Make Sure You Learn Backup Best Practices Today
Do you struggle with backup best practices and choosing what data to backup?
Many cloud storage services allow users to backup more information then they could using traditional backup methods. But even if someone or a company decides to use cloud storage, there is an incentive to limit the amount of data stored; storing more data may be more expensive, and in the case of disaster recovery, users may not want to sift through all the data and information to find the files they need. So while users are encouraged to backup everything that is important, backup best practices dictate there is no need to backup data that can be easily replaced.
A recent TechTarget article discusses backup best practices of why users should know what they’re backing up when they backup their data for the first time. According to the article, not all of the information on one’s computer is necessary, and the amount of data stored can be reduced if users first determine what should be backed up:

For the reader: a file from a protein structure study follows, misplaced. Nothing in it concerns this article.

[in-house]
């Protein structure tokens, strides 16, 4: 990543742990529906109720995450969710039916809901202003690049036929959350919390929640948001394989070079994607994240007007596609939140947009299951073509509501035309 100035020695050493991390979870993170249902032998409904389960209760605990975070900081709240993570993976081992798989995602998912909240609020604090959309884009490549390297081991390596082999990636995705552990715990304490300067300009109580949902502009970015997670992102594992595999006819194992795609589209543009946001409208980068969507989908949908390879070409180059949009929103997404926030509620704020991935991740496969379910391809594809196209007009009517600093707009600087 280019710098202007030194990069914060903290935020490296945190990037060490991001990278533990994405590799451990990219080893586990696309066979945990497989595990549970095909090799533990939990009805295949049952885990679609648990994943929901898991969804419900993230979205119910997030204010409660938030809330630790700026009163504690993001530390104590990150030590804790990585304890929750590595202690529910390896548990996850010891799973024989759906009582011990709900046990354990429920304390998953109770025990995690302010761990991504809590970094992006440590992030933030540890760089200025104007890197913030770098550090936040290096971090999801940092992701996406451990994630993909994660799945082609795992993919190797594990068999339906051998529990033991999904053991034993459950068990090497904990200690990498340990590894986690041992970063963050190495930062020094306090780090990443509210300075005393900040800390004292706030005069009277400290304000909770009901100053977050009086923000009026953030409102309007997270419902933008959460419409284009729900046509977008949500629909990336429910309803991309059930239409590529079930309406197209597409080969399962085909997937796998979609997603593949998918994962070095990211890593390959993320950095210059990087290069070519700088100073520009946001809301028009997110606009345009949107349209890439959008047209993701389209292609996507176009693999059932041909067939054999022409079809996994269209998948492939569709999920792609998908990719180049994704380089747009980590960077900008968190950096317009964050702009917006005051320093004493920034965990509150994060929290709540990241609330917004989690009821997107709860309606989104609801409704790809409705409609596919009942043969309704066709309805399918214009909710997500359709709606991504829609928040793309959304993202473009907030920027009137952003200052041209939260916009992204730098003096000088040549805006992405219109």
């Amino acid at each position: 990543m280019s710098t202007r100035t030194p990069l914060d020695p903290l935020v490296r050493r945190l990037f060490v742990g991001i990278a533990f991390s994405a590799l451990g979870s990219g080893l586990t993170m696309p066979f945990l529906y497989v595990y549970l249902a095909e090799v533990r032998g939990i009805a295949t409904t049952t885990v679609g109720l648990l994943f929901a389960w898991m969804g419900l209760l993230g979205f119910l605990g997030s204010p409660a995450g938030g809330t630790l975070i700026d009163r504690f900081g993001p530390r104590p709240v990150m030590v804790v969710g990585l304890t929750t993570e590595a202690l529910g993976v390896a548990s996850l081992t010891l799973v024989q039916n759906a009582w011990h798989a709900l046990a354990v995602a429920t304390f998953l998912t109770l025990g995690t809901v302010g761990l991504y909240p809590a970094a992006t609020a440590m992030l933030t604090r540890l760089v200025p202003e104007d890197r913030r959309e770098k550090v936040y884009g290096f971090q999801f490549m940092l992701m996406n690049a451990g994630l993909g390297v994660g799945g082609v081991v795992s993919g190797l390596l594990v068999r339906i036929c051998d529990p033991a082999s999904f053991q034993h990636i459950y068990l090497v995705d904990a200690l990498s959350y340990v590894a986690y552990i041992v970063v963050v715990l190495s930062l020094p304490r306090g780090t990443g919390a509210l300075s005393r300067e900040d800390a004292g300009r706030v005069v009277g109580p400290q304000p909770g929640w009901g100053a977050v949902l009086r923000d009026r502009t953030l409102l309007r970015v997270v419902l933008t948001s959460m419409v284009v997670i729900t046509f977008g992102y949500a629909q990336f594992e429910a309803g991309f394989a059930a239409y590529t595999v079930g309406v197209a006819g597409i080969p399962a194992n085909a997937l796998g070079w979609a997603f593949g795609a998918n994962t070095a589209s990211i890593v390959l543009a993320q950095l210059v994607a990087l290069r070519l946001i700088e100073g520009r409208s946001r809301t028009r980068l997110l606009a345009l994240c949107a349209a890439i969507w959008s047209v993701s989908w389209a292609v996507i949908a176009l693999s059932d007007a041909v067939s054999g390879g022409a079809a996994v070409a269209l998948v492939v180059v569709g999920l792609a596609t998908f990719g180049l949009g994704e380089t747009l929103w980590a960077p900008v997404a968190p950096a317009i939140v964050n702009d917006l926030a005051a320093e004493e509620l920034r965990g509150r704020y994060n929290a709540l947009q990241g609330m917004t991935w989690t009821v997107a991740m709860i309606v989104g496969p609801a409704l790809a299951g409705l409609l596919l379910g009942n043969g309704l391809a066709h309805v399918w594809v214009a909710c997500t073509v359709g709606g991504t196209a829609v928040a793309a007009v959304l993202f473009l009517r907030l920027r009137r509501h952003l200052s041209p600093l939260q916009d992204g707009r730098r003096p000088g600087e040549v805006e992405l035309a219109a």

“As much as 70% of data currently occupying the hard disk of the average PC, notebook or small server consists of rarely-if-ever accessed files. On average, about 40% of this inert data is important, but never accessed. Segregating that data out for less-frequent backup and practicing common-sense data hygiene to minimize the other 30% can go a long way toward reducing the amount of data to be backed up to a more manageable size.”
As part of your backup best practices, it’s advisable to sift through data and identify files which are regularly used, and which files have never used. Many files that were already on the computer do not need to be backed up because in the case of a disaster, the computer may automatically restore important files. Generally, files that have been created or customized should be backed up, but other files may not need to be because they can never be accessed anyway. This decision is ultimately up to the user, so one must take caution when deciding not to backup data.
If you’re interested in discussing your backup best practices or would like assistance in deciding which files to backup, contact us.